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A priestly clash
SIR – The idea that the Pope and bishops should “stop hesitating” and allow Catholic priests to marry (Letter, July 10) is astounding. Men committing to the priesthood are not mere functionaries (like electricians, teachers or plumbers), but icons of Christ himself. Married non-Catholic clergy are well represented in literature and comedy regarding the near impossibility of combining the necessary “otherworldliness” of their vocation with the obligations of Christian marriage. All that bitterness, exclusion and sense of neglect has been depicted by many a spouse and child in Trollope and Dickens, through to Alan Bennett and beyond. The fact that the sacrament of marriage exhorts a man to “forsake all others” cannot sit alongside the vows taken during ordination to the priesthood – also, of course, a sacrament. It is a daily difficulty for the married layman to turn his mind and heart to God, and Catholic priests should continue to be spared that potential clash between the domestic and the divine by remaining unmarried. They are all our Fathers and I believe we shall not want. Our Heavenly Father will answer our daily prayer that He “send more labourers to the harvest”. Our ordinariate married priests deserve our understanding and prayers for help in balancing their home life with their spiritual calling.
Hillary Blake (Mrs)
SIR – I read with interest your coverage (Home news, July 17) of a very significant event: several of our bishops have declared their support for the ordination of married men and urge the bishops’ conference to respond to Pope Francis’s clear invitation, that proposals be made to Rome to this effect. The arguments for change have already been convincingly made; now we should think seriously about where married candidates for ordination might be found. Research suggests that there are considerable numbers of married laymen whose life and involvement in the Church show them to be viri probati (men of proven worth), who could be invited to become priests. It has also found that many of our married permanent deacons at some time considered the priesthood and might be prepared to take this next step. Finally, we know that among the many priests whom the celibacy law obliged to quit priestly service when they married, not a few have proved their continuing loyalty in lay involvement in their parishes. Some of these would dearly love to serve again as priests. It is sometimes suggested that proponents of married priests disapprove of celibacy. Absolutely not: as Joseph Seferta (Letter, July 10) says, there will always be those who know themselves to have received from God the spiritual gift to lead a mature celibate life and their prophetic witness remains precious. But they are few – as Jesus himself said (Mt 19:11-12) – and it is wrong to make such a charism a condition for ordination. The huge response to Bishop Hollis’s call shows that the time is right for married priests, and Catholics in this country are ready and willing to welcome them.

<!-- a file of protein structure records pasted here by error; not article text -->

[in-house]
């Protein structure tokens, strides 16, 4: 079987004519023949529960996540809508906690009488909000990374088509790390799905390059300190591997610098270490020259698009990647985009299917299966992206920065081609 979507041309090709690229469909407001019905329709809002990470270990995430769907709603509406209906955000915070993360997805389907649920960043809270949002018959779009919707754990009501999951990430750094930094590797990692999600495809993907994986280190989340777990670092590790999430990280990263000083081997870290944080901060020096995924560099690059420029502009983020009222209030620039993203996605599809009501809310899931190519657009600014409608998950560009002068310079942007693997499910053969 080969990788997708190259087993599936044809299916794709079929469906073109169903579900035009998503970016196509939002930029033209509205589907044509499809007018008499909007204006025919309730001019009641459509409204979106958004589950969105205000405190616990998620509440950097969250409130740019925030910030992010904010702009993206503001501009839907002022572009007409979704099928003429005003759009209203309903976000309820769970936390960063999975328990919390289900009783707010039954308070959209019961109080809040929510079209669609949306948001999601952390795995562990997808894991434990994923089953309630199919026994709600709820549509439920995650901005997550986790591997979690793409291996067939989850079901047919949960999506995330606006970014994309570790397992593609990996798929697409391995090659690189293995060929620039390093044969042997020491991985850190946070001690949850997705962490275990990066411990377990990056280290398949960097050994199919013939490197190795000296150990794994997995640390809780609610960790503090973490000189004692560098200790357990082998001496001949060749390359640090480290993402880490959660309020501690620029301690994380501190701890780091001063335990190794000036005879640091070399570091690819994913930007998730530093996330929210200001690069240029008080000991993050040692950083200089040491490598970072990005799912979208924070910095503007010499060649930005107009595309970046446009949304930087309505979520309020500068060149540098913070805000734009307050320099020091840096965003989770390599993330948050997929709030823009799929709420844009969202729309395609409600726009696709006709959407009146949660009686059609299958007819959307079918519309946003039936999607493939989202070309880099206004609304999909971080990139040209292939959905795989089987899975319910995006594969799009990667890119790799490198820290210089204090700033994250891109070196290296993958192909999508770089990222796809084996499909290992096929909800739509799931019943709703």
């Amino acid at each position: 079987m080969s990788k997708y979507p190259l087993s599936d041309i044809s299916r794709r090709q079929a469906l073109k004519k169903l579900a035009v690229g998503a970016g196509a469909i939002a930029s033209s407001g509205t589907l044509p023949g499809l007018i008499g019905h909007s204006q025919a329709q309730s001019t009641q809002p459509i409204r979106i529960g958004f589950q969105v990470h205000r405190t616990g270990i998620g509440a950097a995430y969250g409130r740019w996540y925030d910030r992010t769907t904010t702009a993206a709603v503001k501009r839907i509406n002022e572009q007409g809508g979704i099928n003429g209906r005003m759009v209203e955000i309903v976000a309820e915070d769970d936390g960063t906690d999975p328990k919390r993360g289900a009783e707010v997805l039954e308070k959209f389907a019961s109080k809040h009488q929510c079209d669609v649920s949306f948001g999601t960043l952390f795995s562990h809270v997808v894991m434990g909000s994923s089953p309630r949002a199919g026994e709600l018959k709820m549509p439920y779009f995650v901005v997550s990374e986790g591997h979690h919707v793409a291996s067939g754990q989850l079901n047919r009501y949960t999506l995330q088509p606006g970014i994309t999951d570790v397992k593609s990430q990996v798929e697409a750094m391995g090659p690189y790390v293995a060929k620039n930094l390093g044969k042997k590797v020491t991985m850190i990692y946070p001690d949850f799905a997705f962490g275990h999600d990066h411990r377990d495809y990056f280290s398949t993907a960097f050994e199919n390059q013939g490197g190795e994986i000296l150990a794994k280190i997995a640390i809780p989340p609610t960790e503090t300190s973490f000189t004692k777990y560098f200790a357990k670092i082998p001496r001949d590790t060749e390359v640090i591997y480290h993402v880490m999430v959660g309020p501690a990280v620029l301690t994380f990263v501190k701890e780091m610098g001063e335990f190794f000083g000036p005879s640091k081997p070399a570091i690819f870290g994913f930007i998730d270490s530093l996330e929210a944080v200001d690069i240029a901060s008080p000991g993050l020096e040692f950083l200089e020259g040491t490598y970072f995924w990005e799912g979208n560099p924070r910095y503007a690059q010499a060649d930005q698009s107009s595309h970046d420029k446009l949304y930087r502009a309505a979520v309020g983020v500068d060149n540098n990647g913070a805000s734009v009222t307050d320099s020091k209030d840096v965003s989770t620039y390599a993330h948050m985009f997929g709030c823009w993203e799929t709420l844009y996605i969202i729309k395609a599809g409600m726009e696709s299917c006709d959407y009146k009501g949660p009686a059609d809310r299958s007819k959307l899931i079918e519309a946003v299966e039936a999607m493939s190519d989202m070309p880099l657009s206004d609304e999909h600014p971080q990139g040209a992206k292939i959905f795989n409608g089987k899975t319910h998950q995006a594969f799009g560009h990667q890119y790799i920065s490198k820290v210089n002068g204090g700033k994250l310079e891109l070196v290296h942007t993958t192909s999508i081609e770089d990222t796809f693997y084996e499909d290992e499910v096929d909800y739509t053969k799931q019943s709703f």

Mike Kerrigan Chairman, Movement for Married Clergy,
Blowing up bridges